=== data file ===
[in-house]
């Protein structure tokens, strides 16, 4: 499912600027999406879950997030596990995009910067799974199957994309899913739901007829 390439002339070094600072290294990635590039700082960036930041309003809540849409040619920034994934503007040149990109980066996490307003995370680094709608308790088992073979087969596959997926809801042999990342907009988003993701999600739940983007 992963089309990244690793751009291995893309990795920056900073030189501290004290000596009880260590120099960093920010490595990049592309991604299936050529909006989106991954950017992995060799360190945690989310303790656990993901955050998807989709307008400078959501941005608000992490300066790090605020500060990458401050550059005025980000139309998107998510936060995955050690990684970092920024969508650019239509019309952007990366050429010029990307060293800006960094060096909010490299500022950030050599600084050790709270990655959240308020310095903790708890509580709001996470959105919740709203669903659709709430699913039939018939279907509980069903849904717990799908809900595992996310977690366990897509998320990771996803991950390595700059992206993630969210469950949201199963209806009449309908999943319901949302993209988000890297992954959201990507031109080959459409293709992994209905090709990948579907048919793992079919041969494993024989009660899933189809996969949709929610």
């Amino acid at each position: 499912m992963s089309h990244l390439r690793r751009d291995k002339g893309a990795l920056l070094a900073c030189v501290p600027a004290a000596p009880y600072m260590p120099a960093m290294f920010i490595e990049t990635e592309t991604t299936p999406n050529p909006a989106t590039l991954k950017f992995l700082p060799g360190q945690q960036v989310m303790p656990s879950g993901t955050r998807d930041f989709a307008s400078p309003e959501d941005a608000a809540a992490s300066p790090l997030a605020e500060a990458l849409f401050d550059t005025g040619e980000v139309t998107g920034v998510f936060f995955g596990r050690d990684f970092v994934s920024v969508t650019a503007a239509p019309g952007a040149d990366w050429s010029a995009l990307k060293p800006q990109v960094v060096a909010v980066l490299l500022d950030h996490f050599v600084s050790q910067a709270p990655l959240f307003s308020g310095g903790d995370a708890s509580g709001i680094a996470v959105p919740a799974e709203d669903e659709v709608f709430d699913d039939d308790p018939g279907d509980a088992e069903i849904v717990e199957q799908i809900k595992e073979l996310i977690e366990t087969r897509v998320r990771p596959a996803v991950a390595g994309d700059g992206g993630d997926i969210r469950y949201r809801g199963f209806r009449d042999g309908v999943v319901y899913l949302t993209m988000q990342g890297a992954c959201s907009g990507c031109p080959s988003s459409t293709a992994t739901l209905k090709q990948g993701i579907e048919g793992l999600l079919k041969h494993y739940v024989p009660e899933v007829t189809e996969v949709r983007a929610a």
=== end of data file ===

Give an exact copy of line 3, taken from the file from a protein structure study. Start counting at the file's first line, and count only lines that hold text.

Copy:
């Amino acid at each position: 499912m992963s089309h990244l390439r690793r751009d291995k002339g893309a990795l920056l070094a900073c030189v501290p600027a004290a000596p009880y600072m260590p120099a960093m290294f920010i490595e990049t990635e592309t991604t299936p999406n050529p909006a989106t590039l991954k950017f992995l700082p060799g360190q945690q960036v989310m303790p656990s879950g993901t955050r998807d930041f989709a307008s400078p309003e959501d941005a608000a809540a992490s300066p790090l997030a605020e500060a990458l849409f401050d550059t005025g040619e980000v139309t998107g920034v998510f936060f995955g596990r050690d990684f970092v994934s920024v969508t650019a503007a239509p019309g952007a040149d990366w050429s010029a995009l990307k060293p800006q990109v960094v060096a909010v980066l490299l500022d950030h996490f050599v600084s050790q910067a709270p990655l959240f307003s308020g310095g903790d995370a708890s509580g709001i680094a996470v959105p919740a799974e709203d669903e659709v709608f709430d699913d039939d308790p018939g279907d509980a088992e069903i849904v717990e199957q799908i809900k595992e073979l996310i977690e366990t087969r897509v998320r990771p596959a996803v991950a390595g994309d700059g992206g993630d997926i969210r469950y949201r809801g199963f209806r009449d042999g309908v999943v319901y899913l949302t993209m988000q990342g890297a992954c959201s907009g990507c031109p080959s988003s459409t293709a992994t739901l209905k090709q990948g993701i579907e048919g793992l999600l079919k041969h494993y739940v024989p009660e899933v007829t189809e996969v949709r983007a929610a």